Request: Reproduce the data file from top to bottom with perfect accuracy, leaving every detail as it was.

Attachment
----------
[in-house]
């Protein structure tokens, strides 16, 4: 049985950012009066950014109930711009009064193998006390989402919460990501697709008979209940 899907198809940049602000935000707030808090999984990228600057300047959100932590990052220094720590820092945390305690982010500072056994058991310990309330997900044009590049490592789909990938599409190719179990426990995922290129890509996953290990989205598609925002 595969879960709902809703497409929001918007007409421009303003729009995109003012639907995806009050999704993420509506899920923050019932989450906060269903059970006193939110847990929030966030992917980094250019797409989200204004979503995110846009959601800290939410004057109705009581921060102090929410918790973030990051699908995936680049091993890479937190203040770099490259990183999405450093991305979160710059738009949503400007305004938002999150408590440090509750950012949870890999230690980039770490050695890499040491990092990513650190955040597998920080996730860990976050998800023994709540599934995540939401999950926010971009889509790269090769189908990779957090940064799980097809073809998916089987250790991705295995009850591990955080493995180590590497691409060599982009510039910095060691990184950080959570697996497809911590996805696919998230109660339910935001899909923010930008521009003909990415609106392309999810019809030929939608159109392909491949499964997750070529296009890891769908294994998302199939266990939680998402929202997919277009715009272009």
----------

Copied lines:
[in-house]
């Protein structure tokens, strides 16, 4: 049985950012009066950014109930711009009064193998006390989402919460990501697709008979209940 899907198809940049602000935000707030808090999984990228600057300047959100932590990052220094720590820092945390305690982010500072056994058991310990309330997900044009590049490592789909990938599409190719179990426990995922290129890509996953290990989205598609925002 595969879960709902809703497409929001918007007409421009303003729009995109003012639907995806009050999704993420509506899920923050019932989450906060269903059970006193939110847990929030966030992917980094250019797409989200204004979503995110846009959601800290939410004057109705009581921060102090929410918790973030990051699908995936680049091993890479937190203040770099490259990183999405450093991305979160710059738009949503400007305004938002999150408590440090509750950012949870890999230690980039770490050695890499040491990092990513650190955040597998920080996730860990976050998800023994709540599934995540939401999950926010971009889509790269090769189908990779957090940064799980097809073809998916089987250790991705295995009850591990955080493995180590590497691409060599982009510039910095060691990184950080959570697996497809911590996805696919998230109660339910935001899909923010930008521009003909990415609106392309999810019809030929939608159109392909491949499964997750070529296009890891769908294994998302199939266990939680998402929202997919277009715009272009």